Calm, measured, accurate… I guess if I had to choose one word to describe Dolloway’s use of this technique, it would be deliberate.
ELEVATION AND MOVEMENT
Featuring: Junior Dos Santos, Cain Velasquez
Well, unfortunately, the same problems that plagued Junior in his last fight with Cain were still all too present this time around. Perhaps those of us who picked Junior to win should have looked less at what could, and should have been changed since the first Cain fight, and more at the things that obviously hadn’t changed by the time Junior faced Mark Hunt. Cigano spent the night attempting to use the fence to stop Cain’s takedowns (apparently following the iffy advice that Kenny Florian offered up last week), but he was thoroughly and repeatedly mauled in the process. He looked absolutely flummoxed by Cain’s offense, and that had a lot to do with the fact that Junior does not know how to change elevation or angle in response to an attack. Observe.
1. In a rare moment near the center of the Octagon, JDS launches a right hand at Cain’s head.
2. Cain slips the punch, reaching with a counter right of his own that Junior leans and hops away from.
3. After a few seconds of continued backpedaling, Junior throws a jab at Cain, his head straight up in the air. Cain, learning from his previous failed attempt, slips the jab and executes a simultaneous cross counter.
4. The overhand punch sails over Junior’s outstretched arm and meets the side of his head in a near perfect recreation of the punch that Junior used to drop Cain in their first fight.
(GIF) The problem with standing tall is that the risks far outweigh the rewards. Height can give a fighter a couple extra inches to avoid punches when moving backwards. Wladimir Klitschko is proof of this, his height keeping his opponent’s punches from reaching his chin on the retreat. But the moment the fighter’s movement is taken away from him, height becomes a handicap. This is especially true for Junior, whose defense is almost solely comprised of backwards movement and the threat of his power.
When, as above, he tries to counter punch, he ceases to move backwards, and as a result, his tall stance leaves his head a wide open target, with his knees unbent and therefore unable to help bear the brunt of Cain’s considerable power. Junior’s backward movement was also halted time and time again by the perimeters of the Octagon. His back would reach the fence, and he would stare, bewildered, as Cain’s punches approached his face, trying to lean or move away from them but with nowhere to go. It is obvious in this GIF how little base Junior’s stance leaves him, and how easy it is for Cain to find his head.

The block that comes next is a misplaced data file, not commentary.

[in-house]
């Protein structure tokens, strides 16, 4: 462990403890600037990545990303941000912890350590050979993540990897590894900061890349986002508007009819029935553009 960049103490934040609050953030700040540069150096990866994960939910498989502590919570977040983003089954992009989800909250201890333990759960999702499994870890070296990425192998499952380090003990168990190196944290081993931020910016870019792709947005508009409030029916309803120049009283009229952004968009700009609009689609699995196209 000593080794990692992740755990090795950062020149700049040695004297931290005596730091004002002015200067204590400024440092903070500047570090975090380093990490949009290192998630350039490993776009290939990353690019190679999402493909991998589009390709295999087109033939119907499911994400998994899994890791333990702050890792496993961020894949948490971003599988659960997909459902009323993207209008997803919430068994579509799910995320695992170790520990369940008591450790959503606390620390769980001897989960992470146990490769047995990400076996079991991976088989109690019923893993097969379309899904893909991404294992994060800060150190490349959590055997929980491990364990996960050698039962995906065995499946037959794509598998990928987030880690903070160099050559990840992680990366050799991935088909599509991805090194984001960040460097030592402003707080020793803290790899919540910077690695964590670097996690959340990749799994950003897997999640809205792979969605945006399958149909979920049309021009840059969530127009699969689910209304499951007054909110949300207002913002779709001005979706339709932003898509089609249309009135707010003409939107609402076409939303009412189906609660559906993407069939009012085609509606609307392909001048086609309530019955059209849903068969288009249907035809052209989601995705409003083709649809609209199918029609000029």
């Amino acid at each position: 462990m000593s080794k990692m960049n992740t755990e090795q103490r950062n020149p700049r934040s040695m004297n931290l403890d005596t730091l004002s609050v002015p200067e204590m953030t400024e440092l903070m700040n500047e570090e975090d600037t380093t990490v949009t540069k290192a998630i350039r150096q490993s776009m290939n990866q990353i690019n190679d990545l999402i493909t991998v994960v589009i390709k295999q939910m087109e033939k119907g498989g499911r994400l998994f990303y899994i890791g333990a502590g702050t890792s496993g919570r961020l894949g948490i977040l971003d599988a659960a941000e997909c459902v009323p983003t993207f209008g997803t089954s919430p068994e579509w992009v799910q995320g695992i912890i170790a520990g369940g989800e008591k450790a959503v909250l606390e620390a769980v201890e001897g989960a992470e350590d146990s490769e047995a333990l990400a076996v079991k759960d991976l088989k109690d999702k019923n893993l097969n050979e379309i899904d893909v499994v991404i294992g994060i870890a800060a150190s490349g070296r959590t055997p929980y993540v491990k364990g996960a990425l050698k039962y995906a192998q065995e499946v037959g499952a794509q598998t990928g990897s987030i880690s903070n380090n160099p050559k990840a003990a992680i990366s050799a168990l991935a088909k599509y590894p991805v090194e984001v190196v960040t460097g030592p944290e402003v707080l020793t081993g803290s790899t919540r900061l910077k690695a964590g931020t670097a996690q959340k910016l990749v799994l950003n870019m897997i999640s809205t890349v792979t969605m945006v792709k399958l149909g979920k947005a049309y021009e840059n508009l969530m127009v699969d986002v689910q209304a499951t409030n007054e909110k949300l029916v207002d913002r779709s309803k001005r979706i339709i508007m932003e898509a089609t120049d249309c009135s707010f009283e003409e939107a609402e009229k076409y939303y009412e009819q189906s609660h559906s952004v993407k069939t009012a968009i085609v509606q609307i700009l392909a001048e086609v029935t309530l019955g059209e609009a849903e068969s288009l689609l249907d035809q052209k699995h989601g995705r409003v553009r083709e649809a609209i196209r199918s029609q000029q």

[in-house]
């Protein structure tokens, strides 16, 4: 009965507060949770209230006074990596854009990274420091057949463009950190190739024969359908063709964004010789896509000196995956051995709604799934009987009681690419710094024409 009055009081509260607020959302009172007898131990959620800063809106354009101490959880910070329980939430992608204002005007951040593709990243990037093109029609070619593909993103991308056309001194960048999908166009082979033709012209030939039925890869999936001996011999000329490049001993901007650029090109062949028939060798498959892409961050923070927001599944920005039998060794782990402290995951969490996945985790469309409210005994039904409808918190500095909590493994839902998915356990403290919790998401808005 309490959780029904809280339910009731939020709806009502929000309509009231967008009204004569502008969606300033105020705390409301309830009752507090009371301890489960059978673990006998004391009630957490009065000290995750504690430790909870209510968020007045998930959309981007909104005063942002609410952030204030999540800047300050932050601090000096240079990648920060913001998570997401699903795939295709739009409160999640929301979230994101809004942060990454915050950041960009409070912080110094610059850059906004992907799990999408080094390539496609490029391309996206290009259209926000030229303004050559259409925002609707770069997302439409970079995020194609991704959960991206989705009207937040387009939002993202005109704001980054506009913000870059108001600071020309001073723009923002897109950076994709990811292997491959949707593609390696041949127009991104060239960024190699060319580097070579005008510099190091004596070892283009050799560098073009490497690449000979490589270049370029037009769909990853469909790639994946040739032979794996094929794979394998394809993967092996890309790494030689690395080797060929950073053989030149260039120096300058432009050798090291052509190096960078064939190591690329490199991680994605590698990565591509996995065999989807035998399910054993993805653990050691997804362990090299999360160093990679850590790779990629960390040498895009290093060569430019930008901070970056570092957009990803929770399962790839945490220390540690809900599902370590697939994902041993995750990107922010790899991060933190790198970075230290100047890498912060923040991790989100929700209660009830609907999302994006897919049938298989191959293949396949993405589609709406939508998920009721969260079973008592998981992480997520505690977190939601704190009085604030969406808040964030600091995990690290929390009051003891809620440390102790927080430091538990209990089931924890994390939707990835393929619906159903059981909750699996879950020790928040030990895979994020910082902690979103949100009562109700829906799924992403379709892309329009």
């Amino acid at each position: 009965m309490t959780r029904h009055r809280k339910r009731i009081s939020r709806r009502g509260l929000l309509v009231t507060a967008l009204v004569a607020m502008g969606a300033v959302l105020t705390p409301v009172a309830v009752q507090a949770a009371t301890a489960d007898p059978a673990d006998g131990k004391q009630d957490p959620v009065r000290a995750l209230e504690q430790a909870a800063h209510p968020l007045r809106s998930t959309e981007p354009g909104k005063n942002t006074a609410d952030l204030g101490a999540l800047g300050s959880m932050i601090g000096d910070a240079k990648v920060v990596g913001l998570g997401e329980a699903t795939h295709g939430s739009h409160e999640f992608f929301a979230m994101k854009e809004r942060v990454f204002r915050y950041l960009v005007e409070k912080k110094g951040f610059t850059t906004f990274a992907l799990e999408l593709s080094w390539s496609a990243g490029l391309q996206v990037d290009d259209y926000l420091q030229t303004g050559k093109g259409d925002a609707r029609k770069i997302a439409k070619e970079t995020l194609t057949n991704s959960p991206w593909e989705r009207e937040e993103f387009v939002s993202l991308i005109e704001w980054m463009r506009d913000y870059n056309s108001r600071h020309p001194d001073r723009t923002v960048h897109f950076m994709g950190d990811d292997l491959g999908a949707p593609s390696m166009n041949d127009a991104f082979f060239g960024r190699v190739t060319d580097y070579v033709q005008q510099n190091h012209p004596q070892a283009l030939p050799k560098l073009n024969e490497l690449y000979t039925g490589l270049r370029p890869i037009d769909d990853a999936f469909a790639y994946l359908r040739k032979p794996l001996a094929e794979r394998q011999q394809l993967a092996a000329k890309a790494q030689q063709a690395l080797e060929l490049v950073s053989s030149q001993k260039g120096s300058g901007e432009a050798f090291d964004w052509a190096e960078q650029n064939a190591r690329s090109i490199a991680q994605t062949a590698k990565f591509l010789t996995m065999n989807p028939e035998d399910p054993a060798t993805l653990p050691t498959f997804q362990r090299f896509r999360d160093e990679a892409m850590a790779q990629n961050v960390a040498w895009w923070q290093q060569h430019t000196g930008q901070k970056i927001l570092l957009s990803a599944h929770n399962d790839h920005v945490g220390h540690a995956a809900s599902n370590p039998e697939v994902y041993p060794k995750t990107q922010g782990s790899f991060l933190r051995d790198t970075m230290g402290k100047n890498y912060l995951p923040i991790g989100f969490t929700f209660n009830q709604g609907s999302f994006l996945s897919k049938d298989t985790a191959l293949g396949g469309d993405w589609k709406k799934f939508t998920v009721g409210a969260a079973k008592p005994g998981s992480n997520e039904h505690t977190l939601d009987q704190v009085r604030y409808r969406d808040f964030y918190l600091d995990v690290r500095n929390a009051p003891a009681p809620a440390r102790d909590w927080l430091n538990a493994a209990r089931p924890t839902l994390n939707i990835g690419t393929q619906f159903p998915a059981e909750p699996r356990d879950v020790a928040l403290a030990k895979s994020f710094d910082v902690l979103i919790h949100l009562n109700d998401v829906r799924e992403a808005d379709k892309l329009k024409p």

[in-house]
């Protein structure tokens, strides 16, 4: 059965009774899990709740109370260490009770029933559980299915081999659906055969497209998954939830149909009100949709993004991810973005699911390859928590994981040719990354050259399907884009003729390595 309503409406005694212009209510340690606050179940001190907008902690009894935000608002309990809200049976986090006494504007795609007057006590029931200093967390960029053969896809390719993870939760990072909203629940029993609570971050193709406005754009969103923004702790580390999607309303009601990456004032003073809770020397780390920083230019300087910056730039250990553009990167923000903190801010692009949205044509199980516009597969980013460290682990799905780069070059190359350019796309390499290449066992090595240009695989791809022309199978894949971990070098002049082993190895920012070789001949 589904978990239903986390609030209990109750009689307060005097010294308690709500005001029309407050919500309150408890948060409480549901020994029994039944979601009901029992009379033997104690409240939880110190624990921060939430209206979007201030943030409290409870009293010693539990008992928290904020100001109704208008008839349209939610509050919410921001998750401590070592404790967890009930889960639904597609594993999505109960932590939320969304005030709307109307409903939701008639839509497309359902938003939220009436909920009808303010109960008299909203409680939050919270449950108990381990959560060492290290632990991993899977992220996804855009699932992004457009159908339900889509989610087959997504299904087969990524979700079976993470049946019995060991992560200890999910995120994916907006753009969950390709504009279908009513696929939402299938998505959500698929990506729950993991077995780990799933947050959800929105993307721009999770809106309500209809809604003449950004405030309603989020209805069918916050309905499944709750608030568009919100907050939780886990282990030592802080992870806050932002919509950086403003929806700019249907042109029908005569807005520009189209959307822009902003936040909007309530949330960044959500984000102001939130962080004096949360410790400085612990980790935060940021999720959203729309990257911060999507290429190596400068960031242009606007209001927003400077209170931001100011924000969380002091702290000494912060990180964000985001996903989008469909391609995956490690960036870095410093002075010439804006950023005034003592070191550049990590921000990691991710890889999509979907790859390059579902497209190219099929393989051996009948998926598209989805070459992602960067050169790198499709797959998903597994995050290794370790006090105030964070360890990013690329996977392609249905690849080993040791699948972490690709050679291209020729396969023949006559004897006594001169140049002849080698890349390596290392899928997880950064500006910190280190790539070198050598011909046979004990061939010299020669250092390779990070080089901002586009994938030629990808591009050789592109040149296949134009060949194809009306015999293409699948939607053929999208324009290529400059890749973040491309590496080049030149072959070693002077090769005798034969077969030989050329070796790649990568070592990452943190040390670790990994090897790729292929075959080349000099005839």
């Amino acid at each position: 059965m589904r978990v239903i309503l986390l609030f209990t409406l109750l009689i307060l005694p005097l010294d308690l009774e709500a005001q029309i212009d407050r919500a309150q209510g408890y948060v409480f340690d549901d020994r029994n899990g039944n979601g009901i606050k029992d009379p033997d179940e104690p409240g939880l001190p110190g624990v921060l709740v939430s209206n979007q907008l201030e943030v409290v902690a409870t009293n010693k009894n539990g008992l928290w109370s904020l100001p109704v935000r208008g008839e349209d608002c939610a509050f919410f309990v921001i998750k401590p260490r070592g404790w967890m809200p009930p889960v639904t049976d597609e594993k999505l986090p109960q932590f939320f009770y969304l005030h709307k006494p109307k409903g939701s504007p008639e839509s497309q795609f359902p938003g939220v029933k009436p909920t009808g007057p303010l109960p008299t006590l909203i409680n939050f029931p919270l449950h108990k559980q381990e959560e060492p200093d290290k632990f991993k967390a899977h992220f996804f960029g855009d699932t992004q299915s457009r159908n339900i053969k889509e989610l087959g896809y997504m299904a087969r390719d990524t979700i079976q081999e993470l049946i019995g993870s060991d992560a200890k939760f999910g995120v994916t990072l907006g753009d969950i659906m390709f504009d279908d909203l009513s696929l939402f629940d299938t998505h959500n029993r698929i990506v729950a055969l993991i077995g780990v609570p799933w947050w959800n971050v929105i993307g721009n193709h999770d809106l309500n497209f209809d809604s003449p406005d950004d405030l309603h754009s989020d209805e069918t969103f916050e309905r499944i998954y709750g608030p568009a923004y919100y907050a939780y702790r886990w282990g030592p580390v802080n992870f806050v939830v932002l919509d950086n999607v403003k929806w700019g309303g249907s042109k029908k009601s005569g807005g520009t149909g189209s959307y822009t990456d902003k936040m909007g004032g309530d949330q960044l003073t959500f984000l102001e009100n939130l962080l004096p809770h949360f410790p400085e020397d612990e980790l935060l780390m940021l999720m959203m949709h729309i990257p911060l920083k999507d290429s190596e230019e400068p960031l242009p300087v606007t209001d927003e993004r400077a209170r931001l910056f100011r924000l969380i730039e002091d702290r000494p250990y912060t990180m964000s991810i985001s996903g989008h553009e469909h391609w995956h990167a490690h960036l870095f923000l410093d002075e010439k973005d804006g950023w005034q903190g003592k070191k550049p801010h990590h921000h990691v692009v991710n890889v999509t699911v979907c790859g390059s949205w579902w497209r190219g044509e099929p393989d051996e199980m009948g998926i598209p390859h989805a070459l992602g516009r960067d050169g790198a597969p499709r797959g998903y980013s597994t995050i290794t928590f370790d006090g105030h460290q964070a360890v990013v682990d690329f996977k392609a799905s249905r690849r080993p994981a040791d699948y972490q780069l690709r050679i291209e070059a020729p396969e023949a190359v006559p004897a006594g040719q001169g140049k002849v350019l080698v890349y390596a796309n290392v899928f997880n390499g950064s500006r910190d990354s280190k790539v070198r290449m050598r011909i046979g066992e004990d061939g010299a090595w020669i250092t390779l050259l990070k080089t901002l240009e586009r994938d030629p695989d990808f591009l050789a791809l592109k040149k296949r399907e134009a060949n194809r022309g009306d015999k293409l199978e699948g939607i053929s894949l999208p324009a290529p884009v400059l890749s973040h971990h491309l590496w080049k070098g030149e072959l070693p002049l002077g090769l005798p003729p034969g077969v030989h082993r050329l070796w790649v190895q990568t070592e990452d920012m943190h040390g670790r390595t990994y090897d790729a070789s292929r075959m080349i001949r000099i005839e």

Still, this problem of elevation could have been mitigated, if not completely negated, were Junior to have moved laterally. This is a problem that he has exhibited for a long time, and one that I predicted he would need to have improved to beat the forward-moving Cain Velasquez. Unfortunately, Junior seemed blind to the advantages of taking angles, even when he found brief success with footwork a few times in the fight.
Ultimately, Junior was not equipped with the necessary gameplan to thwart a relentless swarmer of Cain’s caliber, and so it’s back to the drawing board, and back to the end of the line for title shots.
Join me and the other staff here at BE for more fight analysis throughout the week, as we prepare for Lyoto Machida’s middleweight debut, and an exciting co-main event battle between two inconsistent but always entertaining strikers in Melvin Guillard (Mars, here we come) and Ross Pearson.
Or, for a more audible variety of fight breakdown, check out my podcast Heavy Hands. This week sees two special guest episodes released, one to discuss Tim Bradley and boxing for MMA with trainer Luis Monda, and the other exploring the evolution of the guillotine with BE writer T. P. Grant.